This picture is at least 16 years old.
Judging from the background, it was taken when we gathered at the Woodland Hills swimming pool in Russellville, Alabama.
It’s the most recent picture I have of me and Danny McCollum. We met almost 60 years ago in Russellville where we grew up together. Danny’s dad was Ed McCollum who served as a bi-vocational pastor, meaning he worked a fulltime job and pastored one of the many Baptist churches in the area.
I have spoken in other places about Brother Ed’s impact on my life. He’s the first pastor I ever knew who preached expository sermons, meaning he stood up, took a text, and told us what it meant. He’s also the first person who ever explained the gospel to me. I consider him my father in the ministry.
Danny and I hung around together a lot. It was the two of us plus Tom Tom and PJ. I think I’ve got a picture of the four of us, but that picture is more than 50 years old, which means it is stuck in some box or in some photo album stashed away in the closet in one of our bedrooms.
Danny was a buddy, a friend, and a pal. We made our way through junior high and senior high school together. After that, our paths diverged, as is often the case with young people right on the cusp of adulthood. He spent time in Chattanooga and then for many years, he and Debbie lived in Nashville.
That’s where he was when he died a couple of days ago. For five years he had been fighting a rare form of cancer. We talked a few times during his long battle. If I look back on those conversations, one fact sticks in my mind. Danny was the same with cancer as he was without it. He had the same calm demeanor that he had back when we grew up in Russellville.
He told me on more than one occasion that he was ready to meet the Lord whenever his time came. He spoke of heaven with faith and hope and optimism. Danny had plenty of questions about the cancer, but none at all about the Lord.
One of our old hymns says,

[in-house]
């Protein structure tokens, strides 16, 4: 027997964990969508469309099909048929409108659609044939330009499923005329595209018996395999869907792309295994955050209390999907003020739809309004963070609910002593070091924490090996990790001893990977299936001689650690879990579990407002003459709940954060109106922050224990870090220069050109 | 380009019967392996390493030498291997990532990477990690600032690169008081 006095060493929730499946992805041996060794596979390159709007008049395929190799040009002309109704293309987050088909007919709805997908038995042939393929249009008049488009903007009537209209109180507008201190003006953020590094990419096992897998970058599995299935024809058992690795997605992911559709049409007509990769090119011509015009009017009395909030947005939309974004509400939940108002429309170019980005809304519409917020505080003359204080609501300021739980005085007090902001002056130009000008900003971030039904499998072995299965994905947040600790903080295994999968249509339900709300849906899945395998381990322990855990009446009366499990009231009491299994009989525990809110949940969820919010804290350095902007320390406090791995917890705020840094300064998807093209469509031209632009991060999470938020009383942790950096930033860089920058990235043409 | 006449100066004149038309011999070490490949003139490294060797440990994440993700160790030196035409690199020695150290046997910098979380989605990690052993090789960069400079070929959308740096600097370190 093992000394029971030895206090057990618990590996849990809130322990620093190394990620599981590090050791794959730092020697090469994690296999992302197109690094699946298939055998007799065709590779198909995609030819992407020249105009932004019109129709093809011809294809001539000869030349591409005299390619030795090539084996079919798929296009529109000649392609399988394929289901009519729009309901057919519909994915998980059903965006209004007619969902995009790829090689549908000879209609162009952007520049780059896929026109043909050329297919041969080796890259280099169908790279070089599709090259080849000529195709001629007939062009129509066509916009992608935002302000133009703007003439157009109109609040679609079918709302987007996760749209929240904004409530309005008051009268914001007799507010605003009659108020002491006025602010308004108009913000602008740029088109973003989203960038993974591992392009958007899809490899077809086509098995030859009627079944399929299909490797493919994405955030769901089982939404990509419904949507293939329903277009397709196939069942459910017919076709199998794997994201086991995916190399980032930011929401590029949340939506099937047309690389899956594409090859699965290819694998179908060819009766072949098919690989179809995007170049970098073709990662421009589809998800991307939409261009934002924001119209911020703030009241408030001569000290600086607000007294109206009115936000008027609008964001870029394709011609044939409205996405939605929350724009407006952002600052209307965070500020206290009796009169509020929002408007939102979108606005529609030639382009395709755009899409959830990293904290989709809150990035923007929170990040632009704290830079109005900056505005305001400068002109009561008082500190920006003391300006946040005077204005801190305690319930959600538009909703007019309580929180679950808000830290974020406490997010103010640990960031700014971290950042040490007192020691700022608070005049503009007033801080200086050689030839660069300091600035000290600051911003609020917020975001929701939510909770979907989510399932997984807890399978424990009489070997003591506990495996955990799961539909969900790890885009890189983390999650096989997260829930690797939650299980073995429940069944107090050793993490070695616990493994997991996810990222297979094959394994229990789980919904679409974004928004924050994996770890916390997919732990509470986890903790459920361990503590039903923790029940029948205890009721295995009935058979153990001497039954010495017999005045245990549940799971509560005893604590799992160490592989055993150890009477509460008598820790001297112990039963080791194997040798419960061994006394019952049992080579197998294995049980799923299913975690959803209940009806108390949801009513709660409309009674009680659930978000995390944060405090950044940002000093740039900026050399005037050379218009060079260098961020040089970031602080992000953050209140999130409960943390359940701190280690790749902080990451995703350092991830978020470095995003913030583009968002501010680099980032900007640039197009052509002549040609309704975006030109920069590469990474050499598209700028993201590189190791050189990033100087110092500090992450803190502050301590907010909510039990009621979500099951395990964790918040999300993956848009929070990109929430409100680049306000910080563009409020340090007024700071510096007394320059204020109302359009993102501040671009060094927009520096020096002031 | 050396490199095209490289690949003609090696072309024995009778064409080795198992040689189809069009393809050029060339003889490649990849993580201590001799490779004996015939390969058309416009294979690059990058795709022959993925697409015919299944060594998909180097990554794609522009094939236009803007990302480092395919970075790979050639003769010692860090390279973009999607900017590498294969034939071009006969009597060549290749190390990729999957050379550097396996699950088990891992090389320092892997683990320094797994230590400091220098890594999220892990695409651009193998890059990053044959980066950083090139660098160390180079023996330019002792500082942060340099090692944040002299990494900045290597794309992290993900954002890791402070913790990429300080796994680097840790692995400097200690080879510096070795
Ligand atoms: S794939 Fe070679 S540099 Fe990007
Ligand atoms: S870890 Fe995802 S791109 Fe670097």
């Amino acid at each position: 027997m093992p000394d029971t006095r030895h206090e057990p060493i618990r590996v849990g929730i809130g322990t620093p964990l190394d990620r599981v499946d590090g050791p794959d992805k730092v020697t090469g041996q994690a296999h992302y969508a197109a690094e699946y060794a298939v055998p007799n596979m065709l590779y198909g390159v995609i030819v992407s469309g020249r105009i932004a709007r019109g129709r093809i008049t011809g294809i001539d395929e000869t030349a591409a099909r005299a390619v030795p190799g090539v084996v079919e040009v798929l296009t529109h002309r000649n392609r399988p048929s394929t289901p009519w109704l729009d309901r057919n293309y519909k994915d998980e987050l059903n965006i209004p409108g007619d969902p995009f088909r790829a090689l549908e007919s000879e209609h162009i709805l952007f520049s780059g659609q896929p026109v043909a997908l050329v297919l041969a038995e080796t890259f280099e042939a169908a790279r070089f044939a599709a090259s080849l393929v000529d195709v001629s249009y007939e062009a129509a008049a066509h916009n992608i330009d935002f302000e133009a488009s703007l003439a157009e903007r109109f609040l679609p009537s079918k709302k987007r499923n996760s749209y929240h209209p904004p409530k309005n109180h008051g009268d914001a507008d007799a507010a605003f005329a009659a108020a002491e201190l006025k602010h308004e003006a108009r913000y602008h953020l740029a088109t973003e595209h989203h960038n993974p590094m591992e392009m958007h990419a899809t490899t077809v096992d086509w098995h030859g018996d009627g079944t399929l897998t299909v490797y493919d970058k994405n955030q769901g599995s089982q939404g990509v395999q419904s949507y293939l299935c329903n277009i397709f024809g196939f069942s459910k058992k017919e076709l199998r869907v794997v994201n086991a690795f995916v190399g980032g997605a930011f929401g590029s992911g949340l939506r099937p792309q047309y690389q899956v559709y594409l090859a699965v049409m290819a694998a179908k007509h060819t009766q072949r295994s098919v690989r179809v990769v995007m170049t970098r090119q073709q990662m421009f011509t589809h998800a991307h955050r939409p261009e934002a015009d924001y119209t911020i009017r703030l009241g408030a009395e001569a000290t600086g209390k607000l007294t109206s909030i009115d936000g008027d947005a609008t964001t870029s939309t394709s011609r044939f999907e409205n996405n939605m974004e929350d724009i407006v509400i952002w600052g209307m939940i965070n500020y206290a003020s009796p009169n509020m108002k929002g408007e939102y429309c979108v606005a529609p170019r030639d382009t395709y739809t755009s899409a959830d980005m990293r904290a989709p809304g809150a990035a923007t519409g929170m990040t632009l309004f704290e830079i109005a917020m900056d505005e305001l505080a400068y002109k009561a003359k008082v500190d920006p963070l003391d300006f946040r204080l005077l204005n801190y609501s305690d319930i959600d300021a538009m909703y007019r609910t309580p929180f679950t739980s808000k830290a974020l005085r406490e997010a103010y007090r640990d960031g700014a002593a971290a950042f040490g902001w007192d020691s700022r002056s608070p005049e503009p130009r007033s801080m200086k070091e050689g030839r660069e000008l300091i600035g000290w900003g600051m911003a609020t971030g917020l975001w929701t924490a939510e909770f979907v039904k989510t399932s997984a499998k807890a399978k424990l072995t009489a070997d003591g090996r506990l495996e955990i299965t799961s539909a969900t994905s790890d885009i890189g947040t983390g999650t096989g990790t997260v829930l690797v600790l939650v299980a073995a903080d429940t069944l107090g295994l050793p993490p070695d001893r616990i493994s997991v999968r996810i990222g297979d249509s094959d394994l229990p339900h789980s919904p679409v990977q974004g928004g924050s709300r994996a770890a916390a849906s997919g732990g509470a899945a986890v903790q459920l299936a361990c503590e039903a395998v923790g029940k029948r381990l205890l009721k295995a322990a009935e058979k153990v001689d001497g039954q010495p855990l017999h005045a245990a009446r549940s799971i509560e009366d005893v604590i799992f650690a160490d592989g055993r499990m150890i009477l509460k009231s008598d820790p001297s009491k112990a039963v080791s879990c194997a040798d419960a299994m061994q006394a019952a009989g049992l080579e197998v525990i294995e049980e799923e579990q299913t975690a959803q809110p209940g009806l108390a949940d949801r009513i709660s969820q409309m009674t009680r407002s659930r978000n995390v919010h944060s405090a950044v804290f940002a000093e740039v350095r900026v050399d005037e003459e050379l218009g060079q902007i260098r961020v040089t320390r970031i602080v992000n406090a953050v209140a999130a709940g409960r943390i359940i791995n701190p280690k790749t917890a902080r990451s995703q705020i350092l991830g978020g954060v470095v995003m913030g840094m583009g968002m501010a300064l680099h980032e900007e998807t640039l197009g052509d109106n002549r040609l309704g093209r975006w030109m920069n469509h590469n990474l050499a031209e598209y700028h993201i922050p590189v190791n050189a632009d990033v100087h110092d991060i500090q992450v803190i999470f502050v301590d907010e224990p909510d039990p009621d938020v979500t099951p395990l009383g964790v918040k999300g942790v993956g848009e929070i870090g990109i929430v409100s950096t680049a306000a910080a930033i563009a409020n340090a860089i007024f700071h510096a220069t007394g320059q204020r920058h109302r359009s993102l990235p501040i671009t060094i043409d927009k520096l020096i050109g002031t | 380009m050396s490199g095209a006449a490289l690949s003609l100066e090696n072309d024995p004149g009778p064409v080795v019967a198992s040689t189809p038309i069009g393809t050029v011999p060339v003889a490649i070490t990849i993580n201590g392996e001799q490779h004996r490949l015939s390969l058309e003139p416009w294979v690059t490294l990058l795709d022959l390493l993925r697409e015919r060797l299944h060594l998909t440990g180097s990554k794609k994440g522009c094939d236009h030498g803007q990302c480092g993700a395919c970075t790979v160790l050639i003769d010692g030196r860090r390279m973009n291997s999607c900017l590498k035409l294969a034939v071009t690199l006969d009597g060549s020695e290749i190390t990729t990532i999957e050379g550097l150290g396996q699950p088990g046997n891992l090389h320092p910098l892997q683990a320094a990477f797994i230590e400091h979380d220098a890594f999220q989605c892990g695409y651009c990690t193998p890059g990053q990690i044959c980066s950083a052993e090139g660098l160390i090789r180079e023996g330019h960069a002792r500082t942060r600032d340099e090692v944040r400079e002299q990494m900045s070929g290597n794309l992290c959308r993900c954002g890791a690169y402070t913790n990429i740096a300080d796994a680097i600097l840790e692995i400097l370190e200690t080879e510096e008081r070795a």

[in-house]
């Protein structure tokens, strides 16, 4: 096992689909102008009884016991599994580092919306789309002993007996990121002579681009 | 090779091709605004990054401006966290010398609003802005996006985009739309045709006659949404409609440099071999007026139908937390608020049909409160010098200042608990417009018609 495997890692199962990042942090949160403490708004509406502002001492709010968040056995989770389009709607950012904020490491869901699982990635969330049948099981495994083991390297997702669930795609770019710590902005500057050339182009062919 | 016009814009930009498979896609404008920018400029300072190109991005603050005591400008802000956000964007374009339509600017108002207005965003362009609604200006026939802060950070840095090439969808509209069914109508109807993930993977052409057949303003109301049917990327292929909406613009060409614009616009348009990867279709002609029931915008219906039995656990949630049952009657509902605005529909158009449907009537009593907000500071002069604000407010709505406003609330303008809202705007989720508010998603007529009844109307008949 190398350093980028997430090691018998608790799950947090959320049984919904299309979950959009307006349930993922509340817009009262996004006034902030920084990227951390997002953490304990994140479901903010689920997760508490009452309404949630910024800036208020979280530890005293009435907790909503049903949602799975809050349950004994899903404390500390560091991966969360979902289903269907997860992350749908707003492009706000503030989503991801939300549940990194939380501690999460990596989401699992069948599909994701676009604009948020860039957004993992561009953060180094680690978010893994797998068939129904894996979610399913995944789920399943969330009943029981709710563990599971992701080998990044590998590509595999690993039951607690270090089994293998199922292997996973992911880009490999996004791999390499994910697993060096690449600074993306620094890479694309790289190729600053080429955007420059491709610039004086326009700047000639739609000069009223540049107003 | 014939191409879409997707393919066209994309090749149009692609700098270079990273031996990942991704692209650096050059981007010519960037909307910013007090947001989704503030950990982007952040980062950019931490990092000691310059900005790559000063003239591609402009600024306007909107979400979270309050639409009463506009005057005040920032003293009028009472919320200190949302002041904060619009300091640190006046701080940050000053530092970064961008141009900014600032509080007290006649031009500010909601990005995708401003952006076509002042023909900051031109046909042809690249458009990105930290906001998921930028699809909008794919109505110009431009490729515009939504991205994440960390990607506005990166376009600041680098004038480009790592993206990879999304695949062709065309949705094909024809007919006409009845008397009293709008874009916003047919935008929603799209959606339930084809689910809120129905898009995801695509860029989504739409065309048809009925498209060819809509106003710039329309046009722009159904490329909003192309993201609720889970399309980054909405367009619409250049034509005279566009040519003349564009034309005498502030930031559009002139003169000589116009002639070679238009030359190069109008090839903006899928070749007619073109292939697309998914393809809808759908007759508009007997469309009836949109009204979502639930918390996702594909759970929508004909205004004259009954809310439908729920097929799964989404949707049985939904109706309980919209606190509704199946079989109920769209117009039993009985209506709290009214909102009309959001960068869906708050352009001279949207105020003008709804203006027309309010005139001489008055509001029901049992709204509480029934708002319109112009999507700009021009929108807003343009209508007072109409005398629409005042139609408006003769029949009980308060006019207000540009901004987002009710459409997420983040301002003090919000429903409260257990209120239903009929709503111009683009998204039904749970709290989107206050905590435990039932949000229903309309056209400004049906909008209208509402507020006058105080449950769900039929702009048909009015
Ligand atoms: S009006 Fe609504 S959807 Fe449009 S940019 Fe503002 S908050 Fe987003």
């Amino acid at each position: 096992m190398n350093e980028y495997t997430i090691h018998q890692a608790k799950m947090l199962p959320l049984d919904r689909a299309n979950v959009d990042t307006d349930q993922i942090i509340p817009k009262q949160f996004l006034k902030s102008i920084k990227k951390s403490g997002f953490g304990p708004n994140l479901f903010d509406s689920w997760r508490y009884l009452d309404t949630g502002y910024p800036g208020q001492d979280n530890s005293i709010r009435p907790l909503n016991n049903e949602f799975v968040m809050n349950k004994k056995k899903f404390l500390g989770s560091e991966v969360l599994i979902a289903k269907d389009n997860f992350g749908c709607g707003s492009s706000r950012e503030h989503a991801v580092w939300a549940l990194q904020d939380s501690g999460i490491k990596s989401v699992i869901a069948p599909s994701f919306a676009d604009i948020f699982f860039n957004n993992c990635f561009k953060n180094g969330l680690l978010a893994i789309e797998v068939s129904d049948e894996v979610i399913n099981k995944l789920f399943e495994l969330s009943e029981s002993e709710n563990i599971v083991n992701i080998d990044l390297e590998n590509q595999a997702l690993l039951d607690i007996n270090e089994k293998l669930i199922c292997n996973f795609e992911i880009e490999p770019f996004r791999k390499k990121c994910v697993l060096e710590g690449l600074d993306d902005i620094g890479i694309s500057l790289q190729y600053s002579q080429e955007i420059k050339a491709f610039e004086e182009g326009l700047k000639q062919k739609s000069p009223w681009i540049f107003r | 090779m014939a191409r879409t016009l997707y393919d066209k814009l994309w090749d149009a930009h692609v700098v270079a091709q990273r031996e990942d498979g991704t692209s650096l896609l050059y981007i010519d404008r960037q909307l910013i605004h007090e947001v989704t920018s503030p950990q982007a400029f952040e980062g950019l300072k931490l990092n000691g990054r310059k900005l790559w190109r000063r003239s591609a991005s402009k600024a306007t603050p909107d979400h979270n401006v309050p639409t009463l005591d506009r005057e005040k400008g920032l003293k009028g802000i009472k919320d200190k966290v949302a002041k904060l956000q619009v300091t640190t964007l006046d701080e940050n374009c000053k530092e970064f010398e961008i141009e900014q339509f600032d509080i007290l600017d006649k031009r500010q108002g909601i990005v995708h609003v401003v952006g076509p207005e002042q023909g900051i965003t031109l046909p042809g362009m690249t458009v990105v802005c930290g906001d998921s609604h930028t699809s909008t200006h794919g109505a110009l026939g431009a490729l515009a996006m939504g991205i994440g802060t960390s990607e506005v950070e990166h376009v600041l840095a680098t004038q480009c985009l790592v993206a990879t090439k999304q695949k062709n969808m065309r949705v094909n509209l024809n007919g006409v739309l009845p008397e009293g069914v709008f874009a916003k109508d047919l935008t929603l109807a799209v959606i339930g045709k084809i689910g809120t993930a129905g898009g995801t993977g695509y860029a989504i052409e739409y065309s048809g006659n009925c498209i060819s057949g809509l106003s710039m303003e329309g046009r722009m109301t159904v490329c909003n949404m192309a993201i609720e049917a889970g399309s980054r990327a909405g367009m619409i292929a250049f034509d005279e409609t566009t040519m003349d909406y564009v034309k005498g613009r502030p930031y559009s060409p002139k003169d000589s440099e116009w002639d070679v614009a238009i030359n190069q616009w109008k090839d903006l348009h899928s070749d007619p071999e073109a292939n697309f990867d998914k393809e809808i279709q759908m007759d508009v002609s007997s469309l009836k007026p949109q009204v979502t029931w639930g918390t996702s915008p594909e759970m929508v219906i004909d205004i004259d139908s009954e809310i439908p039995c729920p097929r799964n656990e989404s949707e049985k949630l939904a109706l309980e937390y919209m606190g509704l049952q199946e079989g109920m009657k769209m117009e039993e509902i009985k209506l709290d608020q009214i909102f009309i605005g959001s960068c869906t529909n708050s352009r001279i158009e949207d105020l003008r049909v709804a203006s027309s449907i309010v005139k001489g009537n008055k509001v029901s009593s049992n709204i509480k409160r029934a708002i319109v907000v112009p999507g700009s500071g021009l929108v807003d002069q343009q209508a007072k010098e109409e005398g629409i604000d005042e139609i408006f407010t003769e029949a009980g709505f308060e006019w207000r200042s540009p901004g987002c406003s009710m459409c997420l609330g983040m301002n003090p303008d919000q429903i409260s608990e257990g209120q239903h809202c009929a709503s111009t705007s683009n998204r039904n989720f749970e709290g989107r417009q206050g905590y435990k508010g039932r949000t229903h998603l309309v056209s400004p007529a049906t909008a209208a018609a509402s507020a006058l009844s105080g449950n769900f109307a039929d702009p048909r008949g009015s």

My faith has found a resting place,
Not in device or creed;
I trust the ever-living One,
His wounds for me shall plead.
That was Danny all the way. Cancer could take away his health, and ultimately his life, but it could not take away his faith.
He lived as a Christian.
He died as a Christian.
He has gone to a Christian’s reward.
He told me once that he believed we were living in the Last Days. He said all the signs were in place for the coming of the Lord. Some people may think it sad that he didn’t make it until that happy day.
But he did!
He met Jesus face to face two days ago. He met him as certainly as we hope to meet him when he comes again.
They are laying his body to rest at the KP Cemetery in Russellville. I have lots of friends out there, plus my mother and father are out there, buried on a gentle slope.
I want everyone who reads this to know two things. Danny was my friend. That hasn’t changed. He has simply changed his address to heaven, but the friendship remains. It won’t be long until we get acquainted again. The other thing is this. We haven’t “lost” Danny. I know what people mean when they say that.
But a thing isn’t lost if you know where it is.
We know where Danny is. He’s in heaven with the Lord Jesus forever.
Our thoughts and prayers go out to Debbie and to the whole family.
I simply want to say, “Danny, thanks for more than a half-century of friendship. Thank you for showing us how to live and how to die.”
Rest well, old friend. We will see you again.